I’ve had all sorts of people in my groups over the years.  All ethnicities have been represented, people as young as 18 and as old as 78, rich and no-so-rich, men, women and trans people, gay, lesbian, straight and bi.  Diversity only enriches the experience.

Myths #4 and 5:  If I go to group, (a) I won’t want to share my therapist’s attention, so I’ll dominate too much or (b) I’ll be too scared to open up in front of all those strangers.

If you’re having these common worries about group, then it’s already working.  These are transferences – you are transferring your expectations from prior life experiences onto a prediction about how group will play out when you get there.

The first lesson of group is that you will unconsciously relate to the group the way you related within your family.  It’s useful to understand how that mechanism plays out, because it is also the way you relate to the world as a whole.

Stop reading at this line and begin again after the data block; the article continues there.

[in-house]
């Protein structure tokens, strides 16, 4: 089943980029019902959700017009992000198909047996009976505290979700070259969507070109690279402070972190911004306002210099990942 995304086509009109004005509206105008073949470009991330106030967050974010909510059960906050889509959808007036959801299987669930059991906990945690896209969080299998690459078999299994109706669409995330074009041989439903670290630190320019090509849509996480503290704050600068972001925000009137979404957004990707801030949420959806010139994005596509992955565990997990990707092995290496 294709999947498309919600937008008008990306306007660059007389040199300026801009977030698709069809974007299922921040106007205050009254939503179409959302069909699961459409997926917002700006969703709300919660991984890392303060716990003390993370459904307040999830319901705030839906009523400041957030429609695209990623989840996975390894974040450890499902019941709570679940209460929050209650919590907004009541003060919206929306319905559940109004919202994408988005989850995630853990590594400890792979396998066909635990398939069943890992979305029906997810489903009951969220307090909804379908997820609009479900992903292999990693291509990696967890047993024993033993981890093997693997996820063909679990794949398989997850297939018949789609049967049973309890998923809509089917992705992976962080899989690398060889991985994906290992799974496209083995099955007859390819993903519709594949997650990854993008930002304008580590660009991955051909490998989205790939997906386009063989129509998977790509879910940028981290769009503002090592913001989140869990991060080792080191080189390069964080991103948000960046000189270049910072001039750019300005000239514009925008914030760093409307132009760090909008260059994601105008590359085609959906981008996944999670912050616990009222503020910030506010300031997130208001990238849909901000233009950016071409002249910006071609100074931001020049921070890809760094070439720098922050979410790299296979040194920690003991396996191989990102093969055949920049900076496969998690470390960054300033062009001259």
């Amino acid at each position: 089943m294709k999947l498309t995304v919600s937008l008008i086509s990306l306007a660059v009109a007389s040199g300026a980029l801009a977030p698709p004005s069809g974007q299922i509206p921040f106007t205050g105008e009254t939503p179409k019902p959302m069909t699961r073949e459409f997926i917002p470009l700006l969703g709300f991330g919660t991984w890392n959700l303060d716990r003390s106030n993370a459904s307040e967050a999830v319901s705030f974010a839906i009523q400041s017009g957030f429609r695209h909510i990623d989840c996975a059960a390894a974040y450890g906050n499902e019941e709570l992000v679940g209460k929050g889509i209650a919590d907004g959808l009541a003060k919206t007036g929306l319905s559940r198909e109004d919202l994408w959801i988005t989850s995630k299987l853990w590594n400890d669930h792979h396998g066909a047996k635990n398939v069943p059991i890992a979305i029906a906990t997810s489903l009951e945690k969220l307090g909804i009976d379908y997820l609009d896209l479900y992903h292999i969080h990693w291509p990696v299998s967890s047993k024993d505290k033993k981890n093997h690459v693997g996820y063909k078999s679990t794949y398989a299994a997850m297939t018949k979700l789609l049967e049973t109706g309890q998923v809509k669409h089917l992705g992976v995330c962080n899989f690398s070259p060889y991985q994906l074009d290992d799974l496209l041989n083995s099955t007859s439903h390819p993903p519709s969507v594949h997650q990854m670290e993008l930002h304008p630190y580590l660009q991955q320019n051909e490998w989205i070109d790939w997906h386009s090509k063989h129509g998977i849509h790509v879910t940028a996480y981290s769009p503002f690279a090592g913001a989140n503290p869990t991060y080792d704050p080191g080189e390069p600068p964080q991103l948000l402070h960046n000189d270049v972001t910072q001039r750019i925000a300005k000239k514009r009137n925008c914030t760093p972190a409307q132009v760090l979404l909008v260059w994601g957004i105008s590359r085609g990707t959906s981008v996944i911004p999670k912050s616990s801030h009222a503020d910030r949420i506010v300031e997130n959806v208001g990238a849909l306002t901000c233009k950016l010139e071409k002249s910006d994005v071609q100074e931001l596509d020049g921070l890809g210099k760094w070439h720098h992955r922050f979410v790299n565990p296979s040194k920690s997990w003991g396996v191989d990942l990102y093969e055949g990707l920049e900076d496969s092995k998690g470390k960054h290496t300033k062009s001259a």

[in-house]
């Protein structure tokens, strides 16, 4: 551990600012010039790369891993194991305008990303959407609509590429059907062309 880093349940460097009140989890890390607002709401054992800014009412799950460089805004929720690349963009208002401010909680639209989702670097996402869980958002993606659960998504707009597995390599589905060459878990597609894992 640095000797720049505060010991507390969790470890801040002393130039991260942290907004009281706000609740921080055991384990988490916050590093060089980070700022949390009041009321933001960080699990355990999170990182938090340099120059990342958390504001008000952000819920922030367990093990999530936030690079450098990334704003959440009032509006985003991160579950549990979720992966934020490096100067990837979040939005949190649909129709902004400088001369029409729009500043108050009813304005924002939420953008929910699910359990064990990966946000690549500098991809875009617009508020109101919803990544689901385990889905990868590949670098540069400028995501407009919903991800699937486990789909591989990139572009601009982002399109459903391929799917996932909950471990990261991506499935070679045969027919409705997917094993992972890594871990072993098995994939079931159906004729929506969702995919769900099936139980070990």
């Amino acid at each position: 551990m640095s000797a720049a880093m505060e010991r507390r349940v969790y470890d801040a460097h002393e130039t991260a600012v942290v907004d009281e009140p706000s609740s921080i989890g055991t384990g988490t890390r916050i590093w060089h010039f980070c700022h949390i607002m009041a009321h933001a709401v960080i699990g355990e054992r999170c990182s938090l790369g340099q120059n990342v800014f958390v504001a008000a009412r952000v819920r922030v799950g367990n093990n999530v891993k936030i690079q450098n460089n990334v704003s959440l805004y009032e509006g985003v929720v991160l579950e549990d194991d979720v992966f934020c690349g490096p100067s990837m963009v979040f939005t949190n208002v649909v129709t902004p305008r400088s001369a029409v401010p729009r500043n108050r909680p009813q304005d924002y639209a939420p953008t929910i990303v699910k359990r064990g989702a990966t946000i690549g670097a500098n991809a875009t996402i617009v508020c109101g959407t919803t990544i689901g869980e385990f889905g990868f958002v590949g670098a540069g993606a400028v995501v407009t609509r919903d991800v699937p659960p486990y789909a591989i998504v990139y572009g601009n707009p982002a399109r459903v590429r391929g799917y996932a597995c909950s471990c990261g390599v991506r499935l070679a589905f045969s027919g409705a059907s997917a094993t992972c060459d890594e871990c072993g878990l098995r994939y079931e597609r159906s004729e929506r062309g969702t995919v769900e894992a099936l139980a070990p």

If you grew up having to fight to get the attention you needed in your family, you might play that role out in the group room when you arrive.  If you grew up distrustful of others, expecting a negative response, you might shut down in the presence of the group.

Becoming conscious of these unconscious patterns, and practicing different ways of being, is the work of group therapy.

I could write about group forever – and I’ll probably be writing about it a lot more on this website.  Group is some of my most challenging and rewarding work, and I’ve seen people take enormous strides in a group room that might have been impossible with individual therapy alone. Humans are social animals, and co-exist with one another.  Group incorporates all those other people into the therapy experience – with powerful results.